By Ryan Gueningsman
DELANO, MN About 15 Delano residents attended a public hearing regarding the city’s proposed assessment policy Tuesday night.
Some spoke in opposition of the policy, and others asked questions of city staff about the proposal.
Before opening the public comment portion of the meeting, City Administrator Phil Kern gave a brief recap of the timeline building up to the hearing, and also briefly outlined the policy and its process.
Kern said the Delano City Council had a prior public hearing on the issue April 6, and at that time, the council wished to continue the hearing in order to obtain more feedback and input from Delano residents.
He said assessments allocate public costs in cases where special benefits are received by private properties, and said assessments are not new to Delano.
Kern cited instances like a street/utility project on Johnson Avenue in the late 1990s, nuisance issues, unpaid utility bills, and also said new developments are assessed 100 percent for any new infrastructure.
“The assessment process is nothing new,” Kern said.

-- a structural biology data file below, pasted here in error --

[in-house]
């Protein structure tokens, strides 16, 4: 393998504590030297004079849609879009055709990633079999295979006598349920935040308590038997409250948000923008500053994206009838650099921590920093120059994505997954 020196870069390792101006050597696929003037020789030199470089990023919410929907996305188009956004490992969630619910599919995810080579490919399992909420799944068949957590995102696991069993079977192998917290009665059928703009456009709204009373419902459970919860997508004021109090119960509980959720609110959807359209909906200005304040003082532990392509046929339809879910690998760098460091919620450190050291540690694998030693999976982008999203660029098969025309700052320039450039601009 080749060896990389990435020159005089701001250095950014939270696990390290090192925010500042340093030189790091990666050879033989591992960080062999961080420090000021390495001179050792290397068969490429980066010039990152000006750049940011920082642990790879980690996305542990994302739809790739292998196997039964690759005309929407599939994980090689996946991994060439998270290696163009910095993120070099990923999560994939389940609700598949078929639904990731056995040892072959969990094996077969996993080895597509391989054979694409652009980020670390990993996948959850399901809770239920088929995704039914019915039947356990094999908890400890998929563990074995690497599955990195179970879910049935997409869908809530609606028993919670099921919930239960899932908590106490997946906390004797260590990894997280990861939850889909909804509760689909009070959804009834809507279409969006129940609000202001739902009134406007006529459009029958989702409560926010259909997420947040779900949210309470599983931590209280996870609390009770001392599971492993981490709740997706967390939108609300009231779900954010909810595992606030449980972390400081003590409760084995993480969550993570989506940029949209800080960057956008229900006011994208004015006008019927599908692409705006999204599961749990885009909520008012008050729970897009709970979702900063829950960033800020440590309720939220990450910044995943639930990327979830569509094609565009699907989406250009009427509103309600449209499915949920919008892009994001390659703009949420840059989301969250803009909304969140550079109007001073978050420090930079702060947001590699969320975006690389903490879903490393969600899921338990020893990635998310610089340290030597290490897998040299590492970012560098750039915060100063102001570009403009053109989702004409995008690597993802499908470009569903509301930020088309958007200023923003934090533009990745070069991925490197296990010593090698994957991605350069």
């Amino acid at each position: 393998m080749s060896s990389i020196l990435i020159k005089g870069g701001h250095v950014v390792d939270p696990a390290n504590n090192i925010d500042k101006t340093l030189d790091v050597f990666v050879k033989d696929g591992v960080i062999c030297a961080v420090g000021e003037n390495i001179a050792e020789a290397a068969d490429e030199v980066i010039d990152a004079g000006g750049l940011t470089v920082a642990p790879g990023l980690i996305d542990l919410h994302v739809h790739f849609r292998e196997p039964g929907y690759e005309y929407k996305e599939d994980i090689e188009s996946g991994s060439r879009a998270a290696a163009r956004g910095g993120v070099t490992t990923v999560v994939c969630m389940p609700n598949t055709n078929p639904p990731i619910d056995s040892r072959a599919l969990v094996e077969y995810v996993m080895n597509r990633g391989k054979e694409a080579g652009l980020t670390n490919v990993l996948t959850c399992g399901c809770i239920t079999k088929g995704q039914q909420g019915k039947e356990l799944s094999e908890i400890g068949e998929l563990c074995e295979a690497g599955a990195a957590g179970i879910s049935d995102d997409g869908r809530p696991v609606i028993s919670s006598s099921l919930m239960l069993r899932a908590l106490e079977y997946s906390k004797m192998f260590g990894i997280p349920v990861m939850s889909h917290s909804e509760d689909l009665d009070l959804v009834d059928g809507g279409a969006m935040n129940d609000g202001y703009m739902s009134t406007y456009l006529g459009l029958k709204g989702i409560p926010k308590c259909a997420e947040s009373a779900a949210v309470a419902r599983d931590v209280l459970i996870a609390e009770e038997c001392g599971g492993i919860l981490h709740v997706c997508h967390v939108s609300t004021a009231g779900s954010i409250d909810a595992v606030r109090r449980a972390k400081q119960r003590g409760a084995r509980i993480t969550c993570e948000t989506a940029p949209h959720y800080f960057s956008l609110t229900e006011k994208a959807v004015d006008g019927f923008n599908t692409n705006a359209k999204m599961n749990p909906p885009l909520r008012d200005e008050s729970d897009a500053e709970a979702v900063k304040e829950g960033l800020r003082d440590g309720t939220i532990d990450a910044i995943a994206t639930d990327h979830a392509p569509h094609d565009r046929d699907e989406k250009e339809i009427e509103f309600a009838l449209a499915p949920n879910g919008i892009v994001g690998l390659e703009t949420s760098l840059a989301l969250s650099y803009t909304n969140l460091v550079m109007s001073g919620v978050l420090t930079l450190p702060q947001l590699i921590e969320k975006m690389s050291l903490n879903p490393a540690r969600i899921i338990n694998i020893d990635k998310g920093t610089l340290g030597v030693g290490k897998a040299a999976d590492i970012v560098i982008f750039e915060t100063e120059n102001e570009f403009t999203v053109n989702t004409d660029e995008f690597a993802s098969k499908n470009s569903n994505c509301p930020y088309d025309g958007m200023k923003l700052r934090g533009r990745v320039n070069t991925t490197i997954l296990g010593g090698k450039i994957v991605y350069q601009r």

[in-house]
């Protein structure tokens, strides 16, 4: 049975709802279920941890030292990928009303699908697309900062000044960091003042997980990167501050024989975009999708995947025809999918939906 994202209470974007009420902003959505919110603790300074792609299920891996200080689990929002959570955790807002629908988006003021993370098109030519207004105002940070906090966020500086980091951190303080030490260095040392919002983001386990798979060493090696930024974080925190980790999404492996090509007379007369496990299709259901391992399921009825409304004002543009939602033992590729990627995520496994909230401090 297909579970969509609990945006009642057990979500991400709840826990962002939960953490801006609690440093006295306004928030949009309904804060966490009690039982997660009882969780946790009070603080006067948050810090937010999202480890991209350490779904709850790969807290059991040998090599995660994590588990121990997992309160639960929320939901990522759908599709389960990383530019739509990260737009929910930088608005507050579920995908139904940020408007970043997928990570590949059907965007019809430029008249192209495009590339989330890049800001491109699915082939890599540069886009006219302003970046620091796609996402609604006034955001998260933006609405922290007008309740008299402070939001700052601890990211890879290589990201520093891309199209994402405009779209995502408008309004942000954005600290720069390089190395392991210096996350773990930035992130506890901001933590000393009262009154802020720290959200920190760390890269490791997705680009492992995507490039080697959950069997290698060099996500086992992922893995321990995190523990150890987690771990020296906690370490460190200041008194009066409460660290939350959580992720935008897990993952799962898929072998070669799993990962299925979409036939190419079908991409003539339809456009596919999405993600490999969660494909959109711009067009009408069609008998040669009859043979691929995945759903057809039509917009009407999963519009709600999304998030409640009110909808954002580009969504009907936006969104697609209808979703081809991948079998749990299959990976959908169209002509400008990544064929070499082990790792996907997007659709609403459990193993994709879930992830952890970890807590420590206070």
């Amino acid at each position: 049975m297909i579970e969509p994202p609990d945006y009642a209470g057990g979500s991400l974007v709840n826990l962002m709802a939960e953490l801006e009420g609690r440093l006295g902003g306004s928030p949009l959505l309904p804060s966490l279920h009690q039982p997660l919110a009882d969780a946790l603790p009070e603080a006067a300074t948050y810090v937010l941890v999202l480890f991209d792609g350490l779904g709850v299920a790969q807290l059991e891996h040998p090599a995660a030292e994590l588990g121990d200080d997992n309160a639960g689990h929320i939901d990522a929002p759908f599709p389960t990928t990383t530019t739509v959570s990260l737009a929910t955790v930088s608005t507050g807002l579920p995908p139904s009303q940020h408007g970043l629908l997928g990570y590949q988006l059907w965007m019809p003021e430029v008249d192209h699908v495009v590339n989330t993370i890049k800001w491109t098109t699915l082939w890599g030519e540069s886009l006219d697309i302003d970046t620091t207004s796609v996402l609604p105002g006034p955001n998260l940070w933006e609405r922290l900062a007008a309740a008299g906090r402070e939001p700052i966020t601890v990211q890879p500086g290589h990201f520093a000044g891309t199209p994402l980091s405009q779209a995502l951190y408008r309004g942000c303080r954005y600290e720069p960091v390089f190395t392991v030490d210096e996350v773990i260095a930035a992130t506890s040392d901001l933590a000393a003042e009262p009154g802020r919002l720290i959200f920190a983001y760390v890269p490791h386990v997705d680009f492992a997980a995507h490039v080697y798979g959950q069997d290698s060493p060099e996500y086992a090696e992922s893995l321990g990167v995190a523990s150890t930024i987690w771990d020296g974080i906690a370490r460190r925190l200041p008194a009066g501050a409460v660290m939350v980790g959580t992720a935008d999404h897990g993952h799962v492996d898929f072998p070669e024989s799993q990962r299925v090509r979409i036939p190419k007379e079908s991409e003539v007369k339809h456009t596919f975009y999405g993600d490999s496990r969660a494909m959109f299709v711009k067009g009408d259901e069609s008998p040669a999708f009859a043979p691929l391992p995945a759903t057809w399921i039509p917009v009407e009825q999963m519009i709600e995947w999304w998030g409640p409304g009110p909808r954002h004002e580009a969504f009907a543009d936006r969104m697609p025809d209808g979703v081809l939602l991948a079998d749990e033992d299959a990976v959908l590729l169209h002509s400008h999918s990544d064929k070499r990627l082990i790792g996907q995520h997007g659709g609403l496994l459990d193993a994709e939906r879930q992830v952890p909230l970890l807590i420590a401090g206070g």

The proposed policy that was presented by Kern would formalize the process and communicate assessment procedures for all stakeholders, it was noted.
Kern said, with aging infrastructure issues on the horizon, having a mechanism in place to be uniformly applied is important.
Delano residents voice their concerns
Kern said the city received one written correspondence prior to the meeting regarding the policy from local attorney Dick Grinley, who expressed concerns about consistency with the utility portions of projects. Kern said several residents also called and asked questions about the proposed policy.
He said there hasn’t been much disagreement heard on the assessment policy itself, but rather concerns with the street reconstruction schedule.
Delano resident Wayne Estby was the first resident to speak, and expressed disappointment that Mayor Joe McDonald and Council Member Holly Schrupp were absent from the hearing. McDonald was out of town, and Schrupp arrived at the meeting shortly after Estby spoke due to being at another meeting that was scheduled at the same time.
Estby, who lives on Franklin Avenue, said his street is more a “cartway” rather than a street, and presented the council some background information on the road by his property.
He asked the city if the cartway would be considered in the same manner as a street would in the assessment policy, and was told it would.
“We don’t really care if it gets improved or not, being it’s only used by four people,” Estby said.
A question was presented to city staff about the value of corner lots and lots in the middle of blocks. Each unit will be treated the same, no matter if it is located on a corner lot or not, it was noted.